We often think of the American past as a time when students labored for hours in candlelit rooms to meet rigorous educational standards. But as the education researcher Brian Gill and the historian Steven Schlossman have reported in a series of articles, ever since the early 20th century, when American law began to require that all children go to school, many American parents have found homework infuriating. They’ve even complained about helping their kids with math, just like you.

Read the entire piece here.

Onion talks about bringing history to public audiences in Episode 12 of The Way of Improvement Leads Home Podcast.

The Author’s Corner with Robert Gross

 

GrossRobert Gross is a United States History Teacher and Assistant Academic Dean at Sidwell Friends School. This interview is based on his new book Public v. Private: The Early History of School Choice in America (Oxford University Press, 2018).

JF: What led you to write Public v. Private?

RG: I have always been deeply invested in educational policy debates about school choice, charter schools, and private schools. As a historian I wanted to look to the past to understand the origins of what I consider to be modern school choice and what we can learn from that history. I ultimately found that this was a 19th- and early 20th-century story, when public systems arose to eliminate the private, market-based schools that had existed earlier, and when Catholic school systems then emerged to challenge public schooling. It was in this period that, after significant conflict, Americans agreed to the existence of systematic alternatives to public schooling. Understanding how that happened, what it tells us about broader American legal ideas about public and private, and what it might mean to the present is what I wanted to write about.

JF: In 2 sentences, what is the argument of Public v. Private?

RG: That we owe the existence of school choice in the United States much less to market forces than to public regulation—Americans have consented to private schools precisely because states have regulated them substantially, and, in return, given them significant public subsidies. I also argue that broader American legal battles over the scope of public power over private enterprise have been centered on, and determined by, state regulation of private schools.

JF: Why do we need to read Public v. Private?

RG: As I indicate above, American historians have missed the central role that private schools have played as sites of contestations over the extent to which states can regulate private enterprise. I don’t think we can understand just how powerful state regulation has been in this country without looking at schools, and private schools in particular. Secondly, this story has important lessons for our contemporary discussions over charter schools, voucher programs, and school choice more broadly. Too often we frame our debates about school choice over whether one is “pro” or “anti” charter schools, to cite the most prominent example. Public vs. Private argues that the more important question, perhaps, is how we will regulate school choice. What should be the standards for a school to receive a charter today? How should we hold these schools accountable? What do we collectively owe parents to help them navigate educational markets? These kinds of questions became essential to working out the relationship between public and private schools in the late nineteenth and early twentieth century, and we would do well to return to them.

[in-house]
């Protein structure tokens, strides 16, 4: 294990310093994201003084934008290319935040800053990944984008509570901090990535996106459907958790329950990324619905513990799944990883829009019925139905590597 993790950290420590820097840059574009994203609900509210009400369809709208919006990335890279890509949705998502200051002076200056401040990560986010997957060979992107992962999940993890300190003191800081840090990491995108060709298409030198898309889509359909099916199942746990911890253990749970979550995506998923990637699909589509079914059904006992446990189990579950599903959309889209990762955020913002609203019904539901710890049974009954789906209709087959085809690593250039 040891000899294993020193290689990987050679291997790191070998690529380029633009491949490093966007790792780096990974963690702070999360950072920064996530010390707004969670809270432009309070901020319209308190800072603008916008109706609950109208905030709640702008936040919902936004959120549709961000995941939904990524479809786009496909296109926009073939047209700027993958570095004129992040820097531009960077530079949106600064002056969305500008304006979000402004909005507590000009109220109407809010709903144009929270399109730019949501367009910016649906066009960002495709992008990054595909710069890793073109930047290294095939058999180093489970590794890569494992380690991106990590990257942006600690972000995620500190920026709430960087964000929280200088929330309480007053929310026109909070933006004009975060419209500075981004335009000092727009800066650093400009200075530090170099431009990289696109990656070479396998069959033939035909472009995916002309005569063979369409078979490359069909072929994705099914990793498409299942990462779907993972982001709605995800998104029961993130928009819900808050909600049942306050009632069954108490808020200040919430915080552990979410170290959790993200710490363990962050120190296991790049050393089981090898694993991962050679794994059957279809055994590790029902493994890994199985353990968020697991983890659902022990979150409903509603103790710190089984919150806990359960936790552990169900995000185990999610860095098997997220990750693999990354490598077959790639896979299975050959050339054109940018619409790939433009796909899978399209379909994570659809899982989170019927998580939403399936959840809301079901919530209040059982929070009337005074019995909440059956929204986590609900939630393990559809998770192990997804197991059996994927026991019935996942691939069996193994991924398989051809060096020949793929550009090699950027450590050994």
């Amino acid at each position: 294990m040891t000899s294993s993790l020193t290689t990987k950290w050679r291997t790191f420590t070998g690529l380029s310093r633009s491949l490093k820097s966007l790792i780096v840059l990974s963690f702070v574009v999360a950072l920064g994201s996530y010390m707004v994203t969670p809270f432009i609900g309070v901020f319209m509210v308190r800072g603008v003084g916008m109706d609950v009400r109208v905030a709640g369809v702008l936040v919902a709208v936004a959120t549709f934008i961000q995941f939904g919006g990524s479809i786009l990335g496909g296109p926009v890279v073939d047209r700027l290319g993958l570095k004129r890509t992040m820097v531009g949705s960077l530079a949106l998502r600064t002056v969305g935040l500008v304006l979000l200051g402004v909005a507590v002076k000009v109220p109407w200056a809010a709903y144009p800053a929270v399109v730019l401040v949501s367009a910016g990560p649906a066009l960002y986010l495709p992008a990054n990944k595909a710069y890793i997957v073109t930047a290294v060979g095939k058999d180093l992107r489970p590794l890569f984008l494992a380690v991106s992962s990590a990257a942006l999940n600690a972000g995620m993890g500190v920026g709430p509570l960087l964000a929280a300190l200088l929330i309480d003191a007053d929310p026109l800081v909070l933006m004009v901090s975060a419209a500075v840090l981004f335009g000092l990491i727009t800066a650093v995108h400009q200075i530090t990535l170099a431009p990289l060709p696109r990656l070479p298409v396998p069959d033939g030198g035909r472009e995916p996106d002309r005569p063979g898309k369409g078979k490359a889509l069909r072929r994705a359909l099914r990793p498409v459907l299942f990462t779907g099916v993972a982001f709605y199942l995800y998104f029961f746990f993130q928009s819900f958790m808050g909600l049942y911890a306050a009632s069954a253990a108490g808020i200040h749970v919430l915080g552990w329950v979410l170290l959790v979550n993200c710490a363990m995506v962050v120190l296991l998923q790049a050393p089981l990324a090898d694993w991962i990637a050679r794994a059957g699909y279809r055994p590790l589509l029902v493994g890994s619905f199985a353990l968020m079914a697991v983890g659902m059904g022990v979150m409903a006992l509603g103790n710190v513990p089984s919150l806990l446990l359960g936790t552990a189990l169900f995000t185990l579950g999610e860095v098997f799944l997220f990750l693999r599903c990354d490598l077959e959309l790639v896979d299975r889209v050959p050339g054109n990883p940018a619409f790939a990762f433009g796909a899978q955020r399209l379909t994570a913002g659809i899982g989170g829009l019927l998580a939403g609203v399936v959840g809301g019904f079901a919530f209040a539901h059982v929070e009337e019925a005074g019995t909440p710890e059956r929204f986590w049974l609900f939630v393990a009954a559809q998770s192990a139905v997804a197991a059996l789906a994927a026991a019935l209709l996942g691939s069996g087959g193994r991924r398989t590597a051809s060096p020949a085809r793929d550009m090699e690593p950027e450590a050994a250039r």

JF: When and why did you decide to become an American historian?

RG: I suppose I’ve always been searching for the answer to the question that David Byrne of the Talking Heads posed: “How did I get here”? I think my particular path to becoming primarily a historian of American education emerged from my own schooling. I’ve always sought to know why our schools look the way we do, why private schools exist, and how Americans have thought about education in the past.

JF: What is your next project?

RG: Nothing is imminent at the moment. I currently live in DC and am fascinated by the history of the city and what it tells us about so many important areas of American life, from race to urban planning to the role of the federal government.